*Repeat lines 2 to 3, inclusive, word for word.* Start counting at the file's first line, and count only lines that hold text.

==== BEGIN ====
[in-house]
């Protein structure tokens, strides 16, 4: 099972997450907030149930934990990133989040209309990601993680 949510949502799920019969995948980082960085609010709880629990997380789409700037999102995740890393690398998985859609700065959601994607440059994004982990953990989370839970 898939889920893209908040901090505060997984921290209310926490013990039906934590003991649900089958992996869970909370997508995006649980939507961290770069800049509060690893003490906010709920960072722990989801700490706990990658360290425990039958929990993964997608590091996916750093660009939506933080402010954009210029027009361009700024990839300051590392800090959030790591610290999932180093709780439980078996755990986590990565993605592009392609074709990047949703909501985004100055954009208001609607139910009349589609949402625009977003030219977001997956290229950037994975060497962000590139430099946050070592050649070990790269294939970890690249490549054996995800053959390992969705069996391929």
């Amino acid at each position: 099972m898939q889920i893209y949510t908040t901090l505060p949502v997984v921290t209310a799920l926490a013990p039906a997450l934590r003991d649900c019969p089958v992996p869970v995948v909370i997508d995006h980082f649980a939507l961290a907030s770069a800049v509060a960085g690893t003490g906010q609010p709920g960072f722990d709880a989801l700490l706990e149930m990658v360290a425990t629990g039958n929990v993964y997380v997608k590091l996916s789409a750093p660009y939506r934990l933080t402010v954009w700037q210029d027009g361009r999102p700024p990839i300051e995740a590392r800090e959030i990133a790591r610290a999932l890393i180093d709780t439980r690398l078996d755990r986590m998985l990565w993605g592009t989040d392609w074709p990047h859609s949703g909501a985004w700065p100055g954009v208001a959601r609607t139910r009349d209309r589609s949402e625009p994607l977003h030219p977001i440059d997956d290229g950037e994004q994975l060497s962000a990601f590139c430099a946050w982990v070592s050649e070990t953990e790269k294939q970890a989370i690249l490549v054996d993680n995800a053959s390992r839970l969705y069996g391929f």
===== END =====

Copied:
């Protein structure tokens, strides 16, 4: 099972997450907030149930934990990133989040209309990601993680 949510949502799920019969995948980082960085609010709880629990997380789409700037999102995740890393690398998985859609700065959601994607440059994004982990953990989370839970 898939889920893209908040901090505060997984921290209310926490013990039906934590003991649900089958992996869970909370997508995006649980939507961290770069800049509060690893003490906010709920960072722990989801700490706990990658360290425990039958929990993964997608590091996916750093660009939506933080402010954009210029027009361009700024990839300051590392800090959030790591610290999932180093709780439980078996755990986590990565993605592009392609074709990047949703909501985004100055954009208001609607139910009349589609949402625009977003030219977001997956290229950037994975060497962000590139430099946050070592050649070990790269294939970890690249490549054996995800053959390992969705069996391929």
């Amino acid at each position: 099972m898939q889920i893209y949510t908040t901090l505060p949502v997984v921290t209310a799920l926490a013990p039906a997450l934590r003991d649900c019969p089958v992996p869970v995948v909370i997508d995006h980082f649980a939507l961290a907030s770069a800049v509060a960085g690893t003490g906010q609010p709920g960072f722990d709880a989801l700490l706990e149930m990658v360290a425990t629990g039958n929990v993964y997380v997608k590091l996916s789409a750093p660009y939506r934990l933080t402010v954009w700037q210029d027009g361009r999102p700024p990839i300051e995740a590392r800090e959030i990133a790591r610290a999932l890393i180093d709780t439980r690398l078996d755990r986590m998985l990565w993605g592009t989040d392609w074709p990047h859609s949703g909501a985004w700065p100055g954009v208001a959601r609607t139910r009349d209309r589609s949402e625009p994607l977003h030219p977001i440059d997956d290229g950037e994004q994975l060497s962000a990601f590139c430099a946050w982990v070592s050649e070990t953990e790269k294939q970890a989370i690249l490549v054996d993680n995800a053959s390992r839970l969705y069996g391929f």